If you are doing community development work as an independent Citizen Planner you may not need to prove anything to anyone else, but you will still want to look for metrics that show whether or not what you are doing is making a difference. If it isn't making a difference, then you need to know that so you can try something else.

Good metrics are hard to establish under the best of circumstances and citizen planners are often working without real authority. This can be an additional barrier to finding a means to measure what you are doing.

So you may not ever have metrics that serve as strong evidence that you are making a difference. You may have to settle for something weaker, like inference and correlation.

But sometimes you get lucky.

I have at times had experiences where I knew for a fact that I was making a real difference. It still tends to be the case that I can't prove it to other people, but I'm really happy if I can find metrics that show me that what I am doing is working and isn't just a waste of time.

A few years ago, I got lucky and circumstances made it very clear to me that I was making a difference in a fairly large area. I wasn't explicitly trying to do community development work, I was just really hard up for money and trying to improve my own life a bit.

I began collecting recyclables and taking them to a grocery store daily to get cash back. I went twice a day, every day and this store had a notebook with a sheet you had to sign to get your cash.

Initially, my name was the only name in it twice a day, every day, Monday through Friday. On weekends, there would be a few other names.

Over time, that changed and I knew exactly why: People saw me getting cash for my recyclables and people talked to me at times and said things like "Oh, they take recyclables here? I didn't know that. I could use some extra gas money. I'm new around here and everything in California is so expensive."

Over time, that entire area for several blocks in all directions surrounding that grocery store got less trashed out because homeless people began picking up recyclables and getting cash. The store had to upgrade its system for how it handled recyclables because they were taking in so much more.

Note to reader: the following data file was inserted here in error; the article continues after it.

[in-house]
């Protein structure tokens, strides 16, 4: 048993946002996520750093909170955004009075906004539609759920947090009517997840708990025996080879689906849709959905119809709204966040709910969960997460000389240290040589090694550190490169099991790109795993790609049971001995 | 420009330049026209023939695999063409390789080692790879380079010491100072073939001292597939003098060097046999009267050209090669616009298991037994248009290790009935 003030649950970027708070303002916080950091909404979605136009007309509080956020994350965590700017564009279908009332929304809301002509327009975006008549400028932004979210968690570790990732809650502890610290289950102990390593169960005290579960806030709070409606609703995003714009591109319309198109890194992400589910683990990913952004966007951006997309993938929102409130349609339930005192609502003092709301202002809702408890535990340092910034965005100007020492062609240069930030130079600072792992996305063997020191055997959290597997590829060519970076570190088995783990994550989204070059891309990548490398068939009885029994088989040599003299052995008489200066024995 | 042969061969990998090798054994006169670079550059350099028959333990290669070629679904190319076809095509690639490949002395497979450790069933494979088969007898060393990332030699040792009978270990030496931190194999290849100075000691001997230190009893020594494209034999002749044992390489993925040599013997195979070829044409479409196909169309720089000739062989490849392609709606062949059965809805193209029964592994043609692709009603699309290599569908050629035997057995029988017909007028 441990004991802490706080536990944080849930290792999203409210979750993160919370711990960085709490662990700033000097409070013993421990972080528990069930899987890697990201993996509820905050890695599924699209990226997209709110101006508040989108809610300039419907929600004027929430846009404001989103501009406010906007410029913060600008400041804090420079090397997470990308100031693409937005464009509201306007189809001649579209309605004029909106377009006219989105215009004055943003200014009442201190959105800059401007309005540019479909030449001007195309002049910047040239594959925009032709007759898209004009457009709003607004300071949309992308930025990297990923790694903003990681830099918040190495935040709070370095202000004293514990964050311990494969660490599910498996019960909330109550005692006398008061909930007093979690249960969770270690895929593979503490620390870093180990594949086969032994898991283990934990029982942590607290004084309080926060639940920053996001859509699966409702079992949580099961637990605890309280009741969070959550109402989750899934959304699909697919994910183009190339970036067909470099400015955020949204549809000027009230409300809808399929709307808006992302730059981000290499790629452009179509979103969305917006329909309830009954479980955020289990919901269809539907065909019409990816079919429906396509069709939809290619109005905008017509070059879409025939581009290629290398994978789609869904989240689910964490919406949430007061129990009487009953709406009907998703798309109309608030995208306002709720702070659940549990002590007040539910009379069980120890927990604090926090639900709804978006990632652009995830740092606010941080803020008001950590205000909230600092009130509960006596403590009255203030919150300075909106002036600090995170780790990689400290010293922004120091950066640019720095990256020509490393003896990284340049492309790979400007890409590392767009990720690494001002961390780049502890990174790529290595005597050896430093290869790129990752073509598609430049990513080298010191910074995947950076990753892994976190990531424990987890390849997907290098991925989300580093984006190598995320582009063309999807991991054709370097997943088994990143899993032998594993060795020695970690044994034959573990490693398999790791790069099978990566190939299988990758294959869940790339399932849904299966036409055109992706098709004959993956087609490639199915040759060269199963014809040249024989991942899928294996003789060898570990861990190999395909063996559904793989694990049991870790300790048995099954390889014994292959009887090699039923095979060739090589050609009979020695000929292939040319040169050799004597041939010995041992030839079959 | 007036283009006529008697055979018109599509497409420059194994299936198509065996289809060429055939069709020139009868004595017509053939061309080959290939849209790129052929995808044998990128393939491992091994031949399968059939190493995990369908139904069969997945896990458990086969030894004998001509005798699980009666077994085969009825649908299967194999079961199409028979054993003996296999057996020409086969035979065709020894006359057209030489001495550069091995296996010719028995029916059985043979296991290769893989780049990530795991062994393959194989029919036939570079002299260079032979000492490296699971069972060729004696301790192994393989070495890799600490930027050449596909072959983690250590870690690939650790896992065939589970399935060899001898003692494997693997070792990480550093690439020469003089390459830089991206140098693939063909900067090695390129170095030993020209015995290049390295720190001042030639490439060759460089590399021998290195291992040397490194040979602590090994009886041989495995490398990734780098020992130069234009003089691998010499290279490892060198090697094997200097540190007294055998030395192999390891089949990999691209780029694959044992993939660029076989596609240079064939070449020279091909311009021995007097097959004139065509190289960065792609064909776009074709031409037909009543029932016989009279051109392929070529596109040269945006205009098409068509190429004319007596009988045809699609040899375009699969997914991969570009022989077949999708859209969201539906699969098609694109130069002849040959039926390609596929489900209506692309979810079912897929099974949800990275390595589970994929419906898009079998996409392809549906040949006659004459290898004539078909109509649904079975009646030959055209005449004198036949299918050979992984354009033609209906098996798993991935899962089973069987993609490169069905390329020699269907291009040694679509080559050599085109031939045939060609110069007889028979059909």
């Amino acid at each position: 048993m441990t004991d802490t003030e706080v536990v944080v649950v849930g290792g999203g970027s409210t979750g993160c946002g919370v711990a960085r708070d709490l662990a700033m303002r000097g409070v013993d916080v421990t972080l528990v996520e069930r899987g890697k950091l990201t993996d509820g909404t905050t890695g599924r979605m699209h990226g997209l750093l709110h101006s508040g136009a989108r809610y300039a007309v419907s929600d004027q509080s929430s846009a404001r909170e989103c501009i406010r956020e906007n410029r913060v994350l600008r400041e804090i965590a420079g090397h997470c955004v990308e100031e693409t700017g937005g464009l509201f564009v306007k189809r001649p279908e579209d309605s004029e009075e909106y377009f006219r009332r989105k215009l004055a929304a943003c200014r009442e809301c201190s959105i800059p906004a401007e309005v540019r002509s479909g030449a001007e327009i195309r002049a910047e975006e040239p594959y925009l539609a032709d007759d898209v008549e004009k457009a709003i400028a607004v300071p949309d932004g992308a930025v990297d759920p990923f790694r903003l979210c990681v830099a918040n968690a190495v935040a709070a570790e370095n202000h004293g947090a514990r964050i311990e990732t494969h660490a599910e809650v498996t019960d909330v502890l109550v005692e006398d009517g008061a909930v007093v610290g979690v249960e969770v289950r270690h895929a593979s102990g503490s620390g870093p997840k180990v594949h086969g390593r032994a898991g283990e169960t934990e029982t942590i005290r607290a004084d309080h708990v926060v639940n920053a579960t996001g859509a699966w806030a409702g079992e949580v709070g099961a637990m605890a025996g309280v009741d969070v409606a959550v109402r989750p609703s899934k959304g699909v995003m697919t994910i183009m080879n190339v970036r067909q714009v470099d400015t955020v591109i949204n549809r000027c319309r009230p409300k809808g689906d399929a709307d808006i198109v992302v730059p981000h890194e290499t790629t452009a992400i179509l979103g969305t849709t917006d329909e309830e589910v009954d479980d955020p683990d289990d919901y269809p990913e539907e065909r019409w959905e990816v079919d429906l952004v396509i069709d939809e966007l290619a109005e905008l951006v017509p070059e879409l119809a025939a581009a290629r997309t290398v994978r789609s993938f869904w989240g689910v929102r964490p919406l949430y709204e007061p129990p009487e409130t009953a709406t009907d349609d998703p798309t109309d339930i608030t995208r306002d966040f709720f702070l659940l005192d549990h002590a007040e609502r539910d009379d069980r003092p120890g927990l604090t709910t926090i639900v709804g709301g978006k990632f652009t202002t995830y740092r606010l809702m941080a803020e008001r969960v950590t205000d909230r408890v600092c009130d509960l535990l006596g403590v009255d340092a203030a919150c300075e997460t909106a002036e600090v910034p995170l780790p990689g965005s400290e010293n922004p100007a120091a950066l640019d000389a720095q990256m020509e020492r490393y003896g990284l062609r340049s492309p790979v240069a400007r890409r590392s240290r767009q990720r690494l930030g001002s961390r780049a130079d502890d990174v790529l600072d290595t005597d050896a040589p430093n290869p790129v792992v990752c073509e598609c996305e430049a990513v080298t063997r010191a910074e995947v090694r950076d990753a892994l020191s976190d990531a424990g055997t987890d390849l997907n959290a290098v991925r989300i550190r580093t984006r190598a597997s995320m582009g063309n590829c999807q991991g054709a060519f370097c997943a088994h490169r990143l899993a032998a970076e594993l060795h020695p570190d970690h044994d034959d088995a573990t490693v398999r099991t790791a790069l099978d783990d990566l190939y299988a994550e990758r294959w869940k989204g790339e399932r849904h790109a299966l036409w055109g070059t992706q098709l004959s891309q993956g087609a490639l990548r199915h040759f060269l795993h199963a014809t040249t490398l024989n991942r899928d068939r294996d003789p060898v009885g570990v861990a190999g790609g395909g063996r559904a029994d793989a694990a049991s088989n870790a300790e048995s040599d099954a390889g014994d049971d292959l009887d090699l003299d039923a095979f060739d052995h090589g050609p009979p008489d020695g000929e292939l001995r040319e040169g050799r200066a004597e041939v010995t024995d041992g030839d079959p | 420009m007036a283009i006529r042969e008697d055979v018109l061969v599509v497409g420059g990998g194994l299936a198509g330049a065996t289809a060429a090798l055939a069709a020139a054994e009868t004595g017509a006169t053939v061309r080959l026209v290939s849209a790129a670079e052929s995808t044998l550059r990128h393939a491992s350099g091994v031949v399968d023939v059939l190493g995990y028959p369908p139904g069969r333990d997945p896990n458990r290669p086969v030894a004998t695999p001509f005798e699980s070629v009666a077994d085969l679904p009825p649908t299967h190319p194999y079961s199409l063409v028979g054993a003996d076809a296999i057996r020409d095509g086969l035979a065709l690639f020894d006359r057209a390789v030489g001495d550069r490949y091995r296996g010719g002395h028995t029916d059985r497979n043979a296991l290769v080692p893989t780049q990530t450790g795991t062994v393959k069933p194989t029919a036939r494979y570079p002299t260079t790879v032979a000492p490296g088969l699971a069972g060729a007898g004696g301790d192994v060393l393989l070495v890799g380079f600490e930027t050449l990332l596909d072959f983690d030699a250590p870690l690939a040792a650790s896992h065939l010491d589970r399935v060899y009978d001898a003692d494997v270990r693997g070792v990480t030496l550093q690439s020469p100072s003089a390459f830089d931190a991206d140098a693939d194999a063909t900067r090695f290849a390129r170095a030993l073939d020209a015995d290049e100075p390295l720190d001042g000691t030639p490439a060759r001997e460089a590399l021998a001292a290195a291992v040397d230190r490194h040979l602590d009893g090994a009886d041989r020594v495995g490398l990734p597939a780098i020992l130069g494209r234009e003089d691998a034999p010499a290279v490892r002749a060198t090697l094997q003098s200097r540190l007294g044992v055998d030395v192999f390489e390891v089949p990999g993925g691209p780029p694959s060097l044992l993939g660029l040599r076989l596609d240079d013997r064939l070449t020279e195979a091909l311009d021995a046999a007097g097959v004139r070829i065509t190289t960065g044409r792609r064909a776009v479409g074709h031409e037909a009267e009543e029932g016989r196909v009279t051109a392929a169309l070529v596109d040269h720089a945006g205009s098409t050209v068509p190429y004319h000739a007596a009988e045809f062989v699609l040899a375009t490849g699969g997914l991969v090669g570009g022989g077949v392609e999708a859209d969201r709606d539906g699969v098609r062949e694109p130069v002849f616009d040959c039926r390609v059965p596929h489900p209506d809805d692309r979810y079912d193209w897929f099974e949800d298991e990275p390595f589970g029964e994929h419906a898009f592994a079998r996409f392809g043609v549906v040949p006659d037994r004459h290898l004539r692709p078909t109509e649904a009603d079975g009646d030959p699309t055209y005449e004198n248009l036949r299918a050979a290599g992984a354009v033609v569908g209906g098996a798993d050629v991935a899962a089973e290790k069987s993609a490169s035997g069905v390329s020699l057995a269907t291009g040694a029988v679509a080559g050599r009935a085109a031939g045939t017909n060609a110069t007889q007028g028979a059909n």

And the malls in that area began springing back to life, crime began coming down and homeless people in the area were less desperate and behaved less like troublemakers. Instead of sitting at empty tables in front of the store yelling at people, they were sitting there with a drink or a bite to eat and behaving themselves.

It's hard to describe in a way that makes it clear, but it was crystal clear when I was experiencing it. I knew for a fact that me picking up recyclables taught that general area to recycle and had positive impacts on the local economy, the local homeless population and crime.

If you are a citizen planner, you need to see evidence that convinces you that it is making a difference, but you may not need to document it or prove it to anyone else. If you have a job or work with a local non profit, then you may need metrics that can be documented and can convince others that what you are doing matters.

Sometimes the best proof that you are making a difference is readily documented. If you are required to show figures to other people, sometimes people need to kind of "keep two sets of books," so to speak: The numbers that others want to see and the numbers that measure what they think actually matters.

If you are working for an organization, you may find that they will tell you what they want measured and you may think it is a metric that isn't really a good metric. You may think it either doesn't really measure anything or you may feel it isn't really a primary metric.

In many cases, it will be best to just track what you are told to track, even if you think it is either nonsense or a secondary or tertiary metric, and then keep your own records for the primary metric that you think actually matters.

Maybe you are wrong and just don't understand it. Maybe you are right and tracking the primary metric privately will help you deliver the numbers they feel matter.

Worst case scenario: What they want measured actively conflicts with getting the results they claim they want. In that case you may find yourself conflicted and having to decide whether to try to educate them or quit.

If it is all clear in your mind how to get from point A to point B without going through an umbrella organization, then doing things you believe in as a citizen planner can be a low hassle, low overhead way to make a difference in your ocmmunity.

But some things simply can't be effectively accomplished that way. Sometimes working with, for or through an organization offers you authority, funding or other important things for furthering your mission and is worth the extra hassle involved.

One way or another, if you want to make a difference, you need to be tracking metrics in some manner, even if it is just by casual observation, like I did when I began collecting recyclables and watched the area spring back to life.

My other takeaway from that experience was that helping many people a little bit can have a really powerful impact across the community. So don't underestimate efforts to do a little something for many people. You don't need to be a hero with one big obvious win to make a big difference.

This is a video I have watched somewhat recently and I got a lot out of it. It isn't about community development, it's about business metrics. But some of the same general ideas apply in terms of setting goals and picking something pertinent to measure.

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